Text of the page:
In the Salt Lake program, teachers are asked to consider how they can shift from teacher-directed communication to student-to-student communication, even while facilitating discussion. Cohort participants learn a series of mathematics talk structures, discussion starters, response frames, and grouping strategies to support this aim. Again, the fact that they engage in these practices as students in the cohort sessions gives them a sense of what powerful discourse feels like in a math class.

The Art of Planning

Yet developing quality facilitation moves to elicit discussion is only one part of the challenge. Teachers must also intentionally plan for discussion-based instruction by identifying questions that already exist in a lesson and then tweaking them to push the depth of knowledge and understanding. They might also need to create structures to support classroom discussions, including shifting the set-up of the room, forming small groups or partnerships, establishing discussion protocols that facilitate equitable talk, setting up and reinforcing talking norms, allowing students time to work independently before responding, and increasing wait time.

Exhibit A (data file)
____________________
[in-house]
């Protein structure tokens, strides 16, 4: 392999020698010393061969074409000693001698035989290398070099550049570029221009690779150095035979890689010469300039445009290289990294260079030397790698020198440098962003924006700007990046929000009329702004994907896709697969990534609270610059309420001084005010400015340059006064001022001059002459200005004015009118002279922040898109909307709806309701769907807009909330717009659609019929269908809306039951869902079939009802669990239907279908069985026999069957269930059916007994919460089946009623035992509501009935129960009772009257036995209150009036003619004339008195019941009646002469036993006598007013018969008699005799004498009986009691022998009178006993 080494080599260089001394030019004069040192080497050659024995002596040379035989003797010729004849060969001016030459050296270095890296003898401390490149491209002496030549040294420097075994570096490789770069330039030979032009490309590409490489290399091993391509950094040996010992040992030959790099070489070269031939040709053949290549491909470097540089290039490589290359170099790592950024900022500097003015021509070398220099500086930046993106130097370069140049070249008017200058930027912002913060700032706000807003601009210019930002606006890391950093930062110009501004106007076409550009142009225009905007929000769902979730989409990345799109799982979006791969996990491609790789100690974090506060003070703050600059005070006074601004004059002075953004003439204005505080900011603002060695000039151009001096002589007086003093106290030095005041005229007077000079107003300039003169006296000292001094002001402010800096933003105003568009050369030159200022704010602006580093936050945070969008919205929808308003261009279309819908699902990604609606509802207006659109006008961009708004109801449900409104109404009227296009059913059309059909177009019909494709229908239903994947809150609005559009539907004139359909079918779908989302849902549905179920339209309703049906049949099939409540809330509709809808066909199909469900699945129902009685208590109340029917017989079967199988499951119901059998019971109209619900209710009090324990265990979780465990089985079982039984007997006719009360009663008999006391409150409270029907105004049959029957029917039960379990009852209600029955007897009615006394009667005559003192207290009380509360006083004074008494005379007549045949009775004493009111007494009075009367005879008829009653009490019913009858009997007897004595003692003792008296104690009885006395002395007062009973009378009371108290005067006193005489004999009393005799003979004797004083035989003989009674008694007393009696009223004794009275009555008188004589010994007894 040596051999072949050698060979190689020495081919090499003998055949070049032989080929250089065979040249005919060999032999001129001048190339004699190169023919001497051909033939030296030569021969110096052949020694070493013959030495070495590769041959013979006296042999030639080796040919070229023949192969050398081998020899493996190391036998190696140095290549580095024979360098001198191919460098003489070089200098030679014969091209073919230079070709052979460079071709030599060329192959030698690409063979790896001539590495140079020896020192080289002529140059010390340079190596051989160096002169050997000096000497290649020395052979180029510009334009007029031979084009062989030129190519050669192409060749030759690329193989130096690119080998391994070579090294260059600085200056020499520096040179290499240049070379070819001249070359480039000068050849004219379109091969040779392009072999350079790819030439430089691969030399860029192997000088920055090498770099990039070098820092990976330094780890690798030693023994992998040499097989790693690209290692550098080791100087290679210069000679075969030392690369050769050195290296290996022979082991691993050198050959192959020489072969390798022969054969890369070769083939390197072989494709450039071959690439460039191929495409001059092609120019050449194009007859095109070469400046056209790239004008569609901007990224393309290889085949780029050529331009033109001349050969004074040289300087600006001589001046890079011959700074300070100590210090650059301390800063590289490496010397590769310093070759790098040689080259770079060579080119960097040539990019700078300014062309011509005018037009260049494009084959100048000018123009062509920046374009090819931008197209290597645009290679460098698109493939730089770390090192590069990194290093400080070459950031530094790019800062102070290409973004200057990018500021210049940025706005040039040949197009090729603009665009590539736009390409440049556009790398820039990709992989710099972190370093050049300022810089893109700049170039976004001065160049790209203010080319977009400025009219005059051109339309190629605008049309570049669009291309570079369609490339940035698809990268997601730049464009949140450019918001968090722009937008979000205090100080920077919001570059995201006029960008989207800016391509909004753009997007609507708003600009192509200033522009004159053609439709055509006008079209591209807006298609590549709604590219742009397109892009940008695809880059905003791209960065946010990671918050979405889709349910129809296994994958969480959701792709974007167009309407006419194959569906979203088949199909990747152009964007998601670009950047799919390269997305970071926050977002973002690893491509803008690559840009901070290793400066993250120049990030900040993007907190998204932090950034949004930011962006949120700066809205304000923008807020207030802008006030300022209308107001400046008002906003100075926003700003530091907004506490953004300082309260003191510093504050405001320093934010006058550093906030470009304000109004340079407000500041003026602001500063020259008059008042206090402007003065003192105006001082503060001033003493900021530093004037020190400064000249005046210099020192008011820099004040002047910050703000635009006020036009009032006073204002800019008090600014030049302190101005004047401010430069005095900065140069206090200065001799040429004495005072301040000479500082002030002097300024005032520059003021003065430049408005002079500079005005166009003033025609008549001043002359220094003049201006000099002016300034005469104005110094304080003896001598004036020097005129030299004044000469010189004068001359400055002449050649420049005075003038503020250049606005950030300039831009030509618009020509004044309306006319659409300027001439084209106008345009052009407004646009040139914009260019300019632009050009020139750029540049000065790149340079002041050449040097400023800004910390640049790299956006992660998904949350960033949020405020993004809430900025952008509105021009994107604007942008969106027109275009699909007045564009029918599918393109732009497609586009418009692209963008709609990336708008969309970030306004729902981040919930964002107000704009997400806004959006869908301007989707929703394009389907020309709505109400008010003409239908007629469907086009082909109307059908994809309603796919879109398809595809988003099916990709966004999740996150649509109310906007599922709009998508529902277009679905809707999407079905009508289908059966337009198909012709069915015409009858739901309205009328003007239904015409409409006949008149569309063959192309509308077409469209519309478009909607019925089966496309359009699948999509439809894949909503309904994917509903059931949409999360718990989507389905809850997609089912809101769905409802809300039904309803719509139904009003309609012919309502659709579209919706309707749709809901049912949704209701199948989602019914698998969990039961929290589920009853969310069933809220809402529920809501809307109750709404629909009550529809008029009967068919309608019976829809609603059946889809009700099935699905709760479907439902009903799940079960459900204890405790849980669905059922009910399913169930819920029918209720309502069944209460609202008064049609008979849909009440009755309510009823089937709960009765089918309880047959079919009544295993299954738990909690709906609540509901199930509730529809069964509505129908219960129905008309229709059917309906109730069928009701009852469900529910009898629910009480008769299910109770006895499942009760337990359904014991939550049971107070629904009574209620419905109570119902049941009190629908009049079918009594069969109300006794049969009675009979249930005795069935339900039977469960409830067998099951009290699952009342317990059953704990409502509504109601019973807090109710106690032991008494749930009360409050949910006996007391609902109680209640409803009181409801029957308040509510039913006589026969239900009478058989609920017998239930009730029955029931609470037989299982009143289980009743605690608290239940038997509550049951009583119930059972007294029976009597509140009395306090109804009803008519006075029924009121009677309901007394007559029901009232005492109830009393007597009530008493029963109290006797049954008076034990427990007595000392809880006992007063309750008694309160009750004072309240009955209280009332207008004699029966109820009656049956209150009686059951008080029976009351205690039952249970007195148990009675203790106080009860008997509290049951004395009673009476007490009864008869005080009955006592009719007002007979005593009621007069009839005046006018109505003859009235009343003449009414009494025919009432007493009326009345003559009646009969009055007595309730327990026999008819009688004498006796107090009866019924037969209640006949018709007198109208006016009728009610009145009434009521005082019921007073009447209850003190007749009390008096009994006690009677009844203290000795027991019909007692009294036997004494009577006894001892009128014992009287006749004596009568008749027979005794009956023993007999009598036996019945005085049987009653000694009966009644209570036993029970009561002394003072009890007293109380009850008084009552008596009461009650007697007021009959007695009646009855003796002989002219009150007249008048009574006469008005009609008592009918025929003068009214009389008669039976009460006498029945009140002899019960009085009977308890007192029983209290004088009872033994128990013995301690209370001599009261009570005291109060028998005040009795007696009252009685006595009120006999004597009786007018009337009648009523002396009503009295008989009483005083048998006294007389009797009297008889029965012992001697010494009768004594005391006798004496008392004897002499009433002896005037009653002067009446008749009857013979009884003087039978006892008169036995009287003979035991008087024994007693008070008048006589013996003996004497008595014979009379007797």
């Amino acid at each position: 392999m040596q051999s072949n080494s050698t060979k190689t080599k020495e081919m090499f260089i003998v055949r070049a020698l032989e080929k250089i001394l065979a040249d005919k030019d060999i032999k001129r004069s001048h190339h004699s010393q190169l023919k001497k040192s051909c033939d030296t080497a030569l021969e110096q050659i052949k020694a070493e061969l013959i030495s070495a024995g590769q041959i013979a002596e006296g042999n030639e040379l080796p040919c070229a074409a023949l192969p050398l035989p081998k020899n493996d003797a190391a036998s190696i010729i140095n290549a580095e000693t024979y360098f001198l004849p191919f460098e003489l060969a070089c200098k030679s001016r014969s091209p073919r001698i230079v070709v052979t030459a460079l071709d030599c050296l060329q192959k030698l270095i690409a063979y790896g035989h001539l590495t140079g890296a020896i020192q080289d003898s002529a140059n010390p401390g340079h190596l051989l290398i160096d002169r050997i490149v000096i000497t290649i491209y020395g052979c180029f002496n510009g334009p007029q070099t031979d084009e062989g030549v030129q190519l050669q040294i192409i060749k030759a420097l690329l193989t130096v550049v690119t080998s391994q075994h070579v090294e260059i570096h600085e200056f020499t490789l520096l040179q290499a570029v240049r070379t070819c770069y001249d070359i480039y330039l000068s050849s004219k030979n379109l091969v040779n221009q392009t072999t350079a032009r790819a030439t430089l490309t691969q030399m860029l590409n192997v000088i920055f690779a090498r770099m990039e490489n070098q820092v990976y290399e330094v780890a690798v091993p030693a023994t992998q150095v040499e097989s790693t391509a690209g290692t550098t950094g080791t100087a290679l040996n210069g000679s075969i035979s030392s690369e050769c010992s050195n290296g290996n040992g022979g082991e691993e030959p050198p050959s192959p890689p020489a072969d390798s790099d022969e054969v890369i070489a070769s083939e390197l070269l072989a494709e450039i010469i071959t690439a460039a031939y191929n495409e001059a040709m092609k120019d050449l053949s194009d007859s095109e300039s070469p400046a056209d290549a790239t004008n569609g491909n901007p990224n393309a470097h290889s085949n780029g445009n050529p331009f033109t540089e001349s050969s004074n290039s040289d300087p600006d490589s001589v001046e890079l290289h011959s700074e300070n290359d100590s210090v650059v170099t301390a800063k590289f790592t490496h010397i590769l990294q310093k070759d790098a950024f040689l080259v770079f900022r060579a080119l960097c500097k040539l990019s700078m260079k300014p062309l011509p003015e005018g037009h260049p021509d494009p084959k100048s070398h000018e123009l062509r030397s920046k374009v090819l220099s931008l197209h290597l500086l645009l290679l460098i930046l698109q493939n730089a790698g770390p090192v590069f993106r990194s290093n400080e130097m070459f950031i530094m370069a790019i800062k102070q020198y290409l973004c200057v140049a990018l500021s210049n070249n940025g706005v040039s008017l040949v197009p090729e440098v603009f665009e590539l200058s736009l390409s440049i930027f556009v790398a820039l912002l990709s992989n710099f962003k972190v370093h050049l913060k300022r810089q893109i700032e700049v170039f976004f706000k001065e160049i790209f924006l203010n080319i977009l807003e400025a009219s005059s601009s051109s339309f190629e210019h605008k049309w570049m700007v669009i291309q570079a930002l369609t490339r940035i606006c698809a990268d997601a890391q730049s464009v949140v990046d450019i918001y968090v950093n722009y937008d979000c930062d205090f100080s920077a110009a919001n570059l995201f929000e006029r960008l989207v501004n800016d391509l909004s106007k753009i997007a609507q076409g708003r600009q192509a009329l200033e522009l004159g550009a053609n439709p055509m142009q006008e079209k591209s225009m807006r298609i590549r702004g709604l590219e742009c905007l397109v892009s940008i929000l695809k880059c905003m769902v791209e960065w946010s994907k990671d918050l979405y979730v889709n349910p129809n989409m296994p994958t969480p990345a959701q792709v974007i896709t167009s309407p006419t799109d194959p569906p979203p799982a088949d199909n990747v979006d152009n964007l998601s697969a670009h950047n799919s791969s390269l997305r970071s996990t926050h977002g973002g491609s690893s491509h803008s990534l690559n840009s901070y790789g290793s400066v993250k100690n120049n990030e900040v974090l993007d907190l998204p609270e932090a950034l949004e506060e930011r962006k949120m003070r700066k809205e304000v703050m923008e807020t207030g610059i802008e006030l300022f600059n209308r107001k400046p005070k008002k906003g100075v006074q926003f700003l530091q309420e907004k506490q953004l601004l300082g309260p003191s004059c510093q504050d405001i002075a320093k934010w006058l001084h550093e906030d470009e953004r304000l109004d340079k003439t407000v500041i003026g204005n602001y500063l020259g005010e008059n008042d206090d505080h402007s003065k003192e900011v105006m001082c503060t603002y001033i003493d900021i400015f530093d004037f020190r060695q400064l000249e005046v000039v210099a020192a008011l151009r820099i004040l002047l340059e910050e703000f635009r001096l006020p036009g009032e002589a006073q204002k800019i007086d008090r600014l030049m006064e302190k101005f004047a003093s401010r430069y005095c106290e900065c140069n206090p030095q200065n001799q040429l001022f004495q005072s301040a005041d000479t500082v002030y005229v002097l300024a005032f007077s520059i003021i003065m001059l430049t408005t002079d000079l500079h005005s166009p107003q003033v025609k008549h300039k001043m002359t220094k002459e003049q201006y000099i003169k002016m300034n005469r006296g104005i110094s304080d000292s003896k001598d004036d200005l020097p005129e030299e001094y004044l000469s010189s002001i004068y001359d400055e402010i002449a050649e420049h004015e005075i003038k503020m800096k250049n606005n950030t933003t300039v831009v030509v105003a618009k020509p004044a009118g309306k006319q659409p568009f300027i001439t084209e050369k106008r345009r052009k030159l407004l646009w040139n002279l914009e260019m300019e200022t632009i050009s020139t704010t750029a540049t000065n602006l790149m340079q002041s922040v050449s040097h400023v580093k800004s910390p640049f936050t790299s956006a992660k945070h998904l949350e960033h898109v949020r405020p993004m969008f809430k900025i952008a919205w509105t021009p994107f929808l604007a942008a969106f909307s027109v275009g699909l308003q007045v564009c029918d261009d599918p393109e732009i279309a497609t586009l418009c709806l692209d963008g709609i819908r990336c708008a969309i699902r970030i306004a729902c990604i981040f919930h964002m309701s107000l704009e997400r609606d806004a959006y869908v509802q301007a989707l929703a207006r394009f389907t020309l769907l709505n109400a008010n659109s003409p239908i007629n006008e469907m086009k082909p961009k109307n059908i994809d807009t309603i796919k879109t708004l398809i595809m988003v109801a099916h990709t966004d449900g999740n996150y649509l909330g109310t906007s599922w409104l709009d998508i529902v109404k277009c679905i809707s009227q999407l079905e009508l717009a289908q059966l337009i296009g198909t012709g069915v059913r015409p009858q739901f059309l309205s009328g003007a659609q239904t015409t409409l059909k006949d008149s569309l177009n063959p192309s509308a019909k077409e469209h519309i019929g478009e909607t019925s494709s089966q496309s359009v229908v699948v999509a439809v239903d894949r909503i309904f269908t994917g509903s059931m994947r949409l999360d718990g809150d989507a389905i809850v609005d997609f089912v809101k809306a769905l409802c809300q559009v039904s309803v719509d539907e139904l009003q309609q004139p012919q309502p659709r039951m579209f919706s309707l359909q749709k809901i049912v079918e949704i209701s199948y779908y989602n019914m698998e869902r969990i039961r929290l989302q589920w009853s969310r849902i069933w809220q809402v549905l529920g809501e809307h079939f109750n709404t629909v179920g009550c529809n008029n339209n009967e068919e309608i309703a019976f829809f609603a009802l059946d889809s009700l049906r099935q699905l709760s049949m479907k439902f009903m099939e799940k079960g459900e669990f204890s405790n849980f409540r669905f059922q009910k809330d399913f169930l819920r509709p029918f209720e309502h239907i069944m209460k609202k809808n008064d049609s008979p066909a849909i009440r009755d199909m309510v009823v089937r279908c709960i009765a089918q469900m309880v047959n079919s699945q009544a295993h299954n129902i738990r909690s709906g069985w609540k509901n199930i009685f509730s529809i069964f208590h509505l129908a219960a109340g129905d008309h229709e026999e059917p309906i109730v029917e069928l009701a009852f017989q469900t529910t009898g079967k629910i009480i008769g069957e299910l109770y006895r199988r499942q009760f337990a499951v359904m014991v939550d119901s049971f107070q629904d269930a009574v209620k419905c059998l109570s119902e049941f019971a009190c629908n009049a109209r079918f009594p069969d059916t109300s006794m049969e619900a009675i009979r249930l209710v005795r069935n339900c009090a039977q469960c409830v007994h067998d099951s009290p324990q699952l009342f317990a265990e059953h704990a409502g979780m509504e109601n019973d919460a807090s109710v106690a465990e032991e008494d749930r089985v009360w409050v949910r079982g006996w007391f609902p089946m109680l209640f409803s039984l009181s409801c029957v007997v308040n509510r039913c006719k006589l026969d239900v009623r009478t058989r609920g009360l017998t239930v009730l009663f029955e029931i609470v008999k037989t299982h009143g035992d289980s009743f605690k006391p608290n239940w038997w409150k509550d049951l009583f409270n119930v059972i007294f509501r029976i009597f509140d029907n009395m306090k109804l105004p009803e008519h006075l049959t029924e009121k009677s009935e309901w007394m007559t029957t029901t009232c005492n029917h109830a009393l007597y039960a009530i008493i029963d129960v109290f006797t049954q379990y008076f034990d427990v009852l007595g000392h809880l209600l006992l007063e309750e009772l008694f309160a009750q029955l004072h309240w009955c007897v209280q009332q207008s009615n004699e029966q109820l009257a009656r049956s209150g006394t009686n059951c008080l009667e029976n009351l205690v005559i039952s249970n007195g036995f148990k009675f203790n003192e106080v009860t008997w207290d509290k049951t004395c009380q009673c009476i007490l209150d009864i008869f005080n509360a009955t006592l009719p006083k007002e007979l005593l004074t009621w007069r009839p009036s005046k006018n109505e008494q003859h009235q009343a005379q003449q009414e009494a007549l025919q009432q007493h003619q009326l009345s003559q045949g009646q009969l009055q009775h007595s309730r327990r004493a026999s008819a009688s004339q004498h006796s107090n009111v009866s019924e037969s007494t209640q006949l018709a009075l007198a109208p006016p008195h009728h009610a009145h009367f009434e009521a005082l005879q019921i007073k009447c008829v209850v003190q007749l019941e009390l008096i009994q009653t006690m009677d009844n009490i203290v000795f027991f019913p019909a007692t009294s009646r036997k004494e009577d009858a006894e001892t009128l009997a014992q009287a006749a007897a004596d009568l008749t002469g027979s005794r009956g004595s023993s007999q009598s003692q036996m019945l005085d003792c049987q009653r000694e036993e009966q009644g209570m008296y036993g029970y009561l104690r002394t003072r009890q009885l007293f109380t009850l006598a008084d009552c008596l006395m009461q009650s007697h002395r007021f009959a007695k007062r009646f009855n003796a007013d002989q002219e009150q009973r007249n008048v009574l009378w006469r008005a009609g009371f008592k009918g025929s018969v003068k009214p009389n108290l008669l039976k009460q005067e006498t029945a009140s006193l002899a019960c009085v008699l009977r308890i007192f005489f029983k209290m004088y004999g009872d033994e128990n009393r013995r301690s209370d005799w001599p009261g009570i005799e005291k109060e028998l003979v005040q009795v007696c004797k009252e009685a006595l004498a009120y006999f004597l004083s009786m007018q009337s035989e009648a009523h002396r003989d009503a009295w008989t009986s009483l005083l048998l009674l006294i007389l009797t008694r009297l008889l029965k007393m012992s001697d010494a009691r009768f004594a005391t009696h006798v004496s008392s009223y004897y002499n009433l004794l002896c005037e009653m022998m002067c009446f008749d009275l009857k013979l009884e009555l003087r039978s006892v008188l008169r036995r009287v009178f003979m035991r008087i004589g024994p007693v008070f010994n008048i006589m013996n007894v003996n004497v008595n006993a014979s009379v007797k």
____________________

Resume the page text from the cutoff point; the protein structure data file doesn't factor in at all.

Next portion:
Additionally, teachers may need to create language supports that increase equitable participation among students with limited language access. Compared to the language demands of other content areas, mathematics employs the greatest number of concepts per sentence and more complex grammatical processes (Freitag, 1997).
Along the same lines, teachers must plan to address academic vocabulary, a foundational component of making sense of mathematics. Copying vocabulary words and definitions independent of mathematics lessons in action is an outdated, meaningless activity. Instead, effective teachers plan how to explicitly make connections to academic vocabulary right as students are discussing their work and thinking. Teachers can also use academic vocabulary, along with manipulatives, to create access points to difficult concepts for all learners.